GeekGold Bonus for All Supporters: 115.88
44.5% of Goal | left
I've just read a thread about setup and am now pondering the extent to which an unlucky setup can make the game hard. We gamed some pretty awful scenarios during playtesting, but I bet the hive mind on the geek can come up with something worse.
What scenario, set of disasters, set of spells, how the rooms are setup and where the starting glyphs fall would generate the toughest possible game?
If someone can come up with a singularly awful setup, I'll make the time to give it a shot and write a session report.
Go for 'normal' difficulty, since the point is to look for a setup that makes a game hard, not to show that 'hard' is hard.
I guess *knowing* what spell or disaster will come up is an unfair advantage, so if you want to experess you hardest possible setup by saying things like "Level 0 disasters, 2 of X, Y and Z" that's super too.
an unlucky setup can make the game hard
Not sure what thread you are referring to, but FWIW my issue is not that some set ups are "too hard". I feel the game has some natural balancing - the more spells you turn, the more threats you will have, but therefore the more you can deal with them.
The issue for me is that games feel uneven in difficulty/length.
I played Golem Construction. The game was long and difficult and I was overwhelmed by threats.
I thought, maybe I could have done better. So I replayed it with the same set up (same tiles/glyph placement and same cards) only reshuffling the cards (so I knew the spells but not their placement). The next game I won easily and quickly. So I did repeated for a third game. This game felt in-between. I lost but felt I had a chance.
When I thought about it, all that was really changing was how fast I got the Nova, Teleport and Guardian spells. In the first game, Nova was the 6th Level 1 spell I got. Teleport then took a while to find. So I was a long way behind. I had lots of spells by then, but there were a lot of threats out and time was running down fast. But in the next game I lucked out and got Nova first, and Teleport soon after. It was pretty easy.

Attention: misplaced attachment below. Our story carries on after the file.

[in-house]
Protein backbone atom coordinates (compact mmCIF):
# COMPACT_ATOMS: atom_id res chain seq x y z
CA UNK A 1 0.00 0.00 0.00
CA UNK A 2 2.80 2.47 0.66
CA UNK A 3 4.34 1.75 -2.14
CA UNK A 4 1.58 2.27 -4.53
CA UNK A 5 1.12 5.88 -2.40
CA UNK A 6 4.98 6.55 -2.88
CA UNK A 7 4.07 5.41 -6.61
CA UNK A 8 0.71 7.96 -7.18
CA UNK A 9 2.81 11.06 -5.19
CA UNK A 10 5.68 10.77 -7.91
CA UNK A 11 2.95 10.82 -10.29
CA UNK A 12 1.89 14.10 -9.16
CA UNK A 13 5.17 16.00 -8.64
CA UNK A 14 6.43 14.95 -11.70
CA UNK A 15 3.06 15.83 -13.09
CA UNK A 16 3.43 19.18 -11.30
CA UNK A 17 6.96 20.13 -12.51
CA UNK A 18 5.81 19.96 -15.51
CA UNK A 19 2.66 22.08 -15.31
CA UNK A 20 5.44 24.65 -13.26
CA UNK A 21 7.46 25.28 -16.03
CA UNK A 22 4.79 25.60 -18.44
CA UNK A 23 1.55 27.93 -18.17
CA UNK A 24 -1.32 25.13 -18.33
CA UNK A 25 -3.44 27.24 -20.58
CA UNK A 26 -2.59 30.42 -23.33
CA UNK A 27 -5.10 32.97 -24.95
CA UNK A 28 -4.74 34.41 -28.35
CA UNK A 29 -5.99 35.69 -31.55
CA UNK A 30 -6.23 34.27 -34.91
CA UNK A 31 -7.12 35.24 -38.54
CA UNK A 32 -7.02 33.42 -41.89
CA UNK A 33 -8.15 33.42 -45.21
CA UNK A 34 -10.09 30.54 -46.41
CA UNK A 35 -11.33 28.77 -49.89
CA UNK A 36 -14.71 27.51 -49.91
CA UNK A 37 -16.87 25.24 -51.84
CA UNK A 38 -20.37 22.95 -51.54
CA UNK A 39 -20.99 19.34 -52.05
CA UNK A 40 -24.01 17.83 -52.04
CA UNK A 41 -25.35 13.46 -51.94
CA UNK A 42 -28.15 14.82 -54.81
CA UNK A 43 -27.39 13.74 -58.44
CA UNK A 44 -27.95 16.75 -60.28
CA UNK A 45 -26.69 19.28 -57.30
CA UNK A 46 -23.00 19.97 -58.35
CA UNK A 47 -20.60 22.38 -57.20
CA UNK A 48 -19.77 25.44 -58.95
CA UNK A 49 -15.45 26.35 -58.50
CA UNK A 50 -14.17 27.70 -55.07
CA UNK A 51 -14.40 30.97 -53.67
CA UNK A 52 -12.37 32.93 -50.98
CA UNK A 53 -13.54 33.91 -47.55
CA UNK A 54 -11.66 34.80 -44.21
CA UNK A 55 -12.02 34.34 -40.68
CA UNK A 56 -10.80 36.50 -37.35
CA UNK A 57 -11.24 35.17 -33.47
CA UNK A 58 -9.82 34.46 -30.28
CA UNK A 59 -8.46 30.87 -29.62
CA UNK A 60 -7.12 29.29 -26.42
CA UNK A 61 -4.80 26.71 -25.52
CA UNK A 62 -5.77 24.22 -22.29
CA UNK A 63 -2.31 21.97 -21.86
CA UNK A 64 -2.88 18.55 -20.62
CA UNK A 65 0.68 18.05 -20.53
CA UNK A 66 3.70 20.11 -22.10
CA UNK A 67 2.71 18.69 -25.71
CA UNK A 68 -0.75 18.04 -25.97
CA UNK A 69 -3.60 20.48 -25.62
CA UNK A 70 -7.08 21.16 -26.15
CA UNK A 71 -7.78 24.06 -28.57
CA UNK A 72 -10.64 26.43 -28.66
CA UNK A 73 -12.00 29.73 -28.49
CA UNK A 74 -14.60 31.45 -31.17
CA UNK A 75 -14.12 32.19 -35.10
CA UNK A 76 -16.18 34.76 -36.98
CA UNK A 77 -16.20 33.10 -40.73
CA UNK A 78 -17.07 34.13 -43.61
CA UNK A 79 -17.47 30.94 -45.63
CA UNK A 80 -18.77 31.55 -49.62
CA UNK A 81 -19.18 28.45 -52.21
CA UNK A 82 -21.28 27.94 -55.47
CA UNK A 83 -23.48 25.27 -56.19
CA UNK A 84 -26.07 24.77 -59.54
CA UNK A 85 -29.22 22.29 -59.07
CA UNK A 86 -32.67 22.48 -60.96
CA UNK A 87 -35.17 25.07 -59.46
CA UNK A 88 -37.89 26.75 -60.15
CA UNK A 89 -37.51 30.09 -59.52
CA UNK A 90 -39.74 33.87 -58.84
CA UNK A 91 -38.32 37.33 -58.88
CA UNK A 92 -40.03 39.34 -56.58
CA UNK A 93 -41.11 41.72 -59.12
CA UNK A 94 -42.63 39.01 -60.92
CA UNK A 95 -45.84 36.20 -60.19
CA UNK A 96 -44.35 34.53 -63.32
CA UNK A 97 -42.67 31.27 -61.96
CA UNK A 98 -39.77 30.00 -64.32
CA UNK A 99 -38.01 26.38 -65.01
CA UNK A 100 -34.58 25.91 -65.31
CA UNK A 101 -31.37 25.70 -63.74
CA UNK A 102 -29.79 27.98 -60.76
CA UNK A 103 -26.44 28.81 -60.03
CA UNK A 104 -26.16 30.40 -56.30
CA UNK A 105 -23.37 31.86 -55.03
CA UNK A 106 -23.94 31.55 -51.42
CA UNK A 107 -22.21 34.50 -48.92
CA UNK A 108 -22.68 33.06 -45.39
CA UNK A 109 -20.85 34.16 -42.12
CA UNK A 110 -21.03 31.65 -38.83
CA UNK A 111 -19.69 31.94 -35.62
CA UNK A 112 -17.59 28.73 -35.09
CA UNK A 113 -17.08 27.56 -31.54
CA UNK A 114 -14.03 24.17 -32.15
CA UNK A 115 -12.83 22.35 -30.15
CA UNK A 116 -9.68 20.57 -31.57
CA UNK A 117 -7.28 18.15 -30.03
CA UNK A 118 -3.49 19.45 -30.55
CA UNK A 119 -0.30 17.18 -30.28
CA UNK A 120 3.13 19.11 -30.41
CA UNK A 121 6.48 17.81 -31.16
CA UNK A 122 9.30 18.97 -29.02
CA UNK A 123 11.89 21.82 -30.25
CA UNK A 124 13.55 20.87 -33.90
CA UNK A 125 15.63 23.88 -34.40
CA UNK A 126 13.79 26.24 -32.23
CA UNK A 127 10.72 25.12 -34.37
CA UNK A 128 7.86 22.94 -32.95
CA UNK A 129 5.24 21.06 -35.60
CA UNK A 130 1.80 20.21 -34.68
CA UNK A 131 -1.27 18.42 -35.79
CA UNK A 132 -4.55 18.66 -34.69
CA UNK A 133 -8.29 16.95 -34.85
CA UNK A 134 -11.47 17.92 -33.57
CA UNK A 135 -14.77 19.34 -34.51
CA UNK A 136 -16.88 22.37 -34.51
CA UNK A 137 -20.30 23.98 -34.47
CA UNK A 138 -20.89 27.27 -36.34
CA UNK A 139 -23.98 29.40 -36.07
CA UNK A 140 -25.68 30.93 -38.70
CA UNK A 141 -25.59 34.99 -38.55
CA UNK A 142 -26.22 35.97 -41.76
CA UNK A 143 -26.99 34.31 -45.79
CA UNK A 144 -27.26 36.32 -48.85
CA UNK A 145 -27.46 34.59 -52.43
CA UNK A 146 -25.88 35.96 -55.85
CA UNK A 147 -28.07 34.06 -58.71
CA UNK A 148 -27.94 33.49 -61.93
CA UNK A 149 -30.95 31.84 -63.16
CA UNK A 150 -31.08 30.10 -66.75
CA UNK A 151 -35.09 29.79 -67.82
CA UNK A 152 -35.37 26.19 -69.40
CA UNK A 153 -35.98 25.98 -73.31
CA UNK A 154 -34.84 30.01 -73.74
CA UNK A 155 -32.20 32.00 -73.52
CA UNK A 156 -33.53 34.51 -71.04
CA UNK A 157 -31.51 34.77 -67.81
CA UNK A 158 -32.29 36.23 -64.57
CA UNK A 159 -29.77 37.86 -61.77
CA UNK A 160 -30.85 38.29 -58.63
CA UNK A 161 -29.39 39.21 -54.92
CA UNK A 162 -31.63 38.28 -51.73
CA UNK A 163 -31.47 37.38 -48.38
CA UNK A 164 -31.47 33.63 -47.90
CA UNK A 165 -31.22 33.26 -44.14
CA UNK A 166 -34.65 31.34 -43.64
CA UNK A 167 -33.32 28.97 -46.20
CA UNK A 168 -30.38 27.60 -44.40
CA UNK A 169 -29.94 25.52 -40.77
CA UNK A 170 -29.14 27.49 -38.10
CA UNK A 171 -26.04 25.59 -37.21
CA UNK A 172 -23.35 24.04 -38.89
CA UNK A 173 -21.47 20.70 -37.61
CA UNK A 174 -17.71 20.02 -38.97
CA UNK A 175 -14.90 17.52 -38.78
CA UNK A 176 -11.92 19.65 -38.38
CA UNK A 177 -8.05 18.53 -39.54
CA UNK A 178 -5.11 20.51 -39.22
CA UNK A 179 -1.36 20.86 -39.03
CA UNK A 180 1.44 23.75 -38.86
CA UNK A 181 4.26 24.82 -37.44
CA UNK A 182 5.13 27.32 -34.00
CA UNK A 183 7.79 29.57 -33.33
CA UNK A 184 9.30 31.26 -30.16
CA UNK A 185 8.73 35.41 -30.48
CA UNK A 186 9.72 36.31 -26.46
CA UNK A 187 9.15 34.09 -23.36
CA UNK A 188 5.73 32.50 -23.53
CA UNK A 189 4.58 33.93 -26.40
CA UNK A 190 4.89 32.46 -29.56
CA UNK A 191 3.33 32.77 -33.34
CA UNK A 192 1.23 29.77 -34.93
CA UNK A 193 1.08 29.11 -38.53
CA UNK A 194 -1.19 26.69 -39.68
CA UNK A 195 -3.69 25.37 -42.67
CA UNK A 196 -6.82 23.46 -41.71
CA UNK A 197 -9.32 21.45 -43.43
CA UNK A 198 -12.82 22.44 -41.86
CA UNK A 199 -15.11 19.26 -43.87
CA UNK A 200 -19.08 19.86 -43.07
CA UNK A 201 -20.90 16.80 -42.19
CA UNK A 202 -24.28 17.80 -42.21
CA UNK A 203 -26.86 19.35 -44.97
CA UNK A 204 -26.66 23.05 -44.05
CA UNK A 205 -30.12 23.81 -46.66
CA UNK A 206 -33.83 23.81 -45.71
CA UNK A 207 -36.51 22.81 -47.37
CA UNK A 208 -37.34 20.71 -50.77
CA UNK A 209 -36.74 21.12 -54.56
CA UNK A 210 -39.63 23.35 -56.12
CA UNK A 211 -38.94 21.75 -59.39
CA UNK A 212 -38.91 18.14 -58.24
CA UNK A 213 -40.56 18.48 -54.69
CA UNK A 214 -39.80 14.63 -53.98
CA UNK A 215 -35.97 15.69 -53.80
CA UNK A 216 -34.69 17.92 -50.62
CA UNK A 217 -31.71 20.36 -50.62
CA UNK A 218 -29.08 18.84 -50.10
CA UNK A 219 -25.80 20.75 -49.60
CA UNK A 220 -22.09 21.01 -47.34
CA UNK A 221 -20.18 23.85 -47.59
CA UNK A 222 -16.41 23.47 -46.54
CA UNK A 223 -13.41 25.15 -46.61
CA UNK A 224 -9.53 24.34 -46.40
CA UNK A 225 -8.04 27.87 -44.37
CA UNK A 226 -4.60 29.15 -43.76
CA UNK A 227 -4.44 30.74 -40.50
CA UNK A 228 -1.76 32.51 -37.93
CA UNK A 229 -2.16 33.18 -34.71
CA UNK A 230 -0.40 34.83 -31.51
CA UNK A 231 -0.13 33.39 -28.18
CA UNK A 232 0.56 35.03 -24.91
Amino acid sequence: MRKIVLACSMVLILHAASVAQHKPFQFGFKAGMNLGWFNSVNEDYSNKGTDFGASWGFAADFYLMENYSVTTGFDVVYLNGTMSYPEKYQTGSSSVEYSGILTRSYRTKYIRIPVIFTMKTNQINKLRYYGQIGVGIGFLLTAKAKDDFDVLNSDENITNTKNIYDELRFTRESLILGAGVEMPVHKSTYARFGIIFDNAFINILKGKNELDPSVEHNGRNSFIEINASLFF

All card games ultimately get driven by luck of the draw. But for some reason I notice it in this game. It feels like the game is playing me, not me playing the game. You have to lie back and enjoy the journey knowing that you don't really control the destination that much.
So one way to experiment might be to set up Golem Construction with the 4 compulsory spell cards face up. Play it that you get "lucky" and get Nova and Teleport in your first few attempts.
Then play the same set up but where you get Nova and Teleport last at each level.
Did you have an equal chance of winning in both games? Were they equally fun? Were they balanced?
I'm referring to the thread in which I wrote "I do think it's possible to lose to something essentially random (imagine always happening to find the spell you need at each level after trying all others). I don't think this happens more than one game in a hundred (because it's based on cumulative probabilities involving large numbers of events)."
A quick calculation shows I've vastly overestimated the odds of that at 1 in 100, it's actually closer to 0.0004%. Though functionally finding all spells last and one second-last would be pretty much as bad, so it being unwinnable probably is closer to the 1% estimate. Essentially it's a possibility, but because a lot of spells get flipped the graph of "number of spells cast to find all necessary spells" is a bell curve and the vast majority of games require a reasonable number of casts. There are also scenarios that entirely sidestep the issue. Stuff like Evasive Grimoire, Inspector Calls and Graduation that don't require particular progression.
I'm happy to discuss this further back there, but if possible I'd like to try and keep this thread on the subject of difficult setups rather than digressing.
If you are doing a random setup and the cursed room ends up right next to the mana crystal. You should use all your free moves and maybe even some mana to get some distance on it rather then moving things to optimize play. With how often the cursed room activates, you will have a portal there, and it will activate on a regular basis. Without some distance on the cursed room you will spend all your time struggling with those threats and not be able to work on scenario goals.